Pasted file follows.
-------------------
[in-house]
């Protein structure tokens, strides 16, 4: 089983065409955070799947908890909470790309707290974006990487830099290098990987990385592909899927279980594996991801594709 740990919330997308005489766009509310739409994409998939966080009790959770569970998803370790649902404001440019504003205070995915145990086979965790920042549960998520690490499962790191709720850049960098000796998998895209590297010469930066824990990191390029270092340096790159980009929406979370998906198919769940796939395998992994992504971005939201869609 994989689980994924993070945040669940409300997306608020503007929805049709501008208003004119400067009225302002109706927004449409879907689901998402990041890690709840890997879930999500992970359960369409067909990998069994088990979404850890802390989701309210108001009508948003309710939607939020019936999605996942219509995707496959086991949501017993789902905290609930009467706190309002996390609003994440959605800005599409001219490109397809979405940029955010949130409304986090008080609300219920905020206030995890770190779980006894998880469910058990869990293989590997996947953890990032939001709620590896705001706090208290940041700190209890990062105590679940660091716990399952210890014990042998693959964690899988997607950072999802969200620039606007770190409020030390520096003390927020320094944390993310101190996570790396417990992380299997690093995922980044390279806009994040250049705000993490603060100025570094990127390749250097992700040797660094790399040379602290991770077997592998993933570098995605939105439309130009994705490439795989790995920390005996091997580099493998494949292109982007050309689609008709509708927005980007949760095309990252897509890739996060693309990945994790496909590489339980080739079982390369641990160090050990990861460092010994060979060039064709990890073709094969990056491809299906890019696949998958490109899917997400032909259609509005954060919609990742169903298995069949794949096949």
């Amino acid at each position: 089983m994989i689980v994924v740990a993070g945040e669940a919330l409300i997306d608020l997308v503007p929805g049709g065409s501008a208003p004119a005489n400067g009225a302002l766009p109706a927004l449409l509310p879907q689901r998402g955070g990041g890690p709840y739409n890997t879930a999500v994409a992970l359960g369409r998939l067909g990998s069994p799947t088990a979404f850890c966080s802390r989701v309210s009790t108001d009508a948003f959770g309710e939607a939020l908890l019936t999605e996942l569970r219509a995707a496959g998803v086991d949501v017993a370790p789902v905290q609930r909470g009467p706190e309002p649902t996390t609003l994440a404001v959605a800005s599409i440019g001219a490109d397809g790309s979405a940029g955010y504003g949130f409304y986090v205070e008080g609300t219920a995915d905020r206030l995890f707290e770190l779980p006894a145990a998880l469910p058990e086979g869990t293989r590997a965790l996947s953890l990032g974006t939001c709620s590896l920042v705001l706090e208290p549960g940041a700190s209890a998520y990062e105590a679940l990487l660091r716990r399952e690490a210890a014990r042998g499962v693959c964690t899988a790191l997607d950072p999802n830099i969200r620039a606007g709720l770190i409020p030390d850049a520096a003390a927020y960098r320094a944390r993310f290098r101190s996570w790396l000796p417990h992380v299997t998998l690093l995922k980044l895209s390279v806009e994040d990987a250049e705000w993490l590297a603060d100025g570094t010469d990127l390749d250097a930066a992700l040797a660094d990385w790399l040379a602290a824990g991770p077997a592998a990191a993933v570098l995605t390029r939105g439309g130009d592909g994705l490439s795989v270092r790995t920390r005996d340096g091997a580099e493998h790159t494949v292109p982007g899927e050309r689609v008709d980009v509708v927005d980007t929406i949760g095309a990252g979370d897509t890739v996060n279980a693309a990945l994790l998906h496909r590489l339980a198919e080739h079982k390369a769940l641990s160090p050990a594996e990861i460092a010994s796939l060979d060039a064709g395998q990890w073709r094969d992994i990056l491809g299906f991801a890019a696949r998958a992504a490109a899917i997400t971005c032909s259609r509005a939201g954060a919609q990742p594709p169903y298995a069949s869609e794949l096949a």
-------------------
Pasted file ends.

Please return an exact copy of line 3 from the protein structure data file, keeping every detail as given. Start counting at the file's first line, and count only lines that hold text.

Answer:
């Amino acid at each position: 089983m994989i689980v994924v740990a993070g945040e669940a919330l409300i997306d608020l997308v503007p929805g049709g065409s501008a208003p004119a005489n400067g009225a302002l766009p109706a927004l449409l509310p879907q689901r998402g955070g990041g890690p709840y739409n890997t879930a999500v994409a992970l359960g369409r998939l067909g990998s069994p799947t088990a979404f850890c966080s802390r989701v309210s009790t108001d009508a948003f959770g309710e939607a939020l908890l019936t999605e996942l569970r219509a995707a496959g998803v086991d949501v017993a370790p789902v905290q609930r909470g009467p706190e309002p649902t996390t609003l994440a404001v959605a800005s599409i440019g001219a490109d397809g790309s979405a940029g955010y504003g949130f409304y986090v205070e008080g609300t219920a995915d905020r206030l995890f707290e770190l779980p006894a145990a998880l469910p058990e086979g869990t293989r590997a965790l996947s953890l990032g974006t939001c709620s590896l920042v705001l706090e208290p549960g940041a700190s209890a998520y990062e105590a679940l990487l660091r716990r399952e690490a210890a014990r042998g499962v693959c964690t899988a790191l997607d950072p999802n830099i969200r620039a606007g709720l770190i409020p030390d850049a520096a003390a927020y960098r320094a944390r993310f290098r101190s996570w790396l000796p417990h992380v299997t998998l690093l995922k980044l895209s390279v806009e994040d990987a250049e705000w993490l590297a603060d100025g570094t010469d990127l390749d250097a930066a992700l040797a660094d990385w790399l040379a602290a824990g991770p077997a592998a990191a993933v570098l995605t390029r939105g439309g130009d592909g994705l490439s795989v270092r790995t920390r005996d340096g091997a580099e493998h790159t494949v292109p982007g899927e050309r689609v008709d980009v509708v927005d980007t929406i949760g095309a990252g979370d897509t890739v996060n279980a693309a990945l994790l998906h496909r590489l339980a198919e080739h079982k390369a769940l641990s160090p050990a594996e990861i460092a010994s796939l060979d060039a064709g395998q990890w073709r094969d992994i990056l491809g299906f991801a890019a696949r998958a992504a490109a899917i997400t971005c032909s259609r509005a939201g954060a919609q990742p594709p169903y298995a069949s869609e794949l096949a």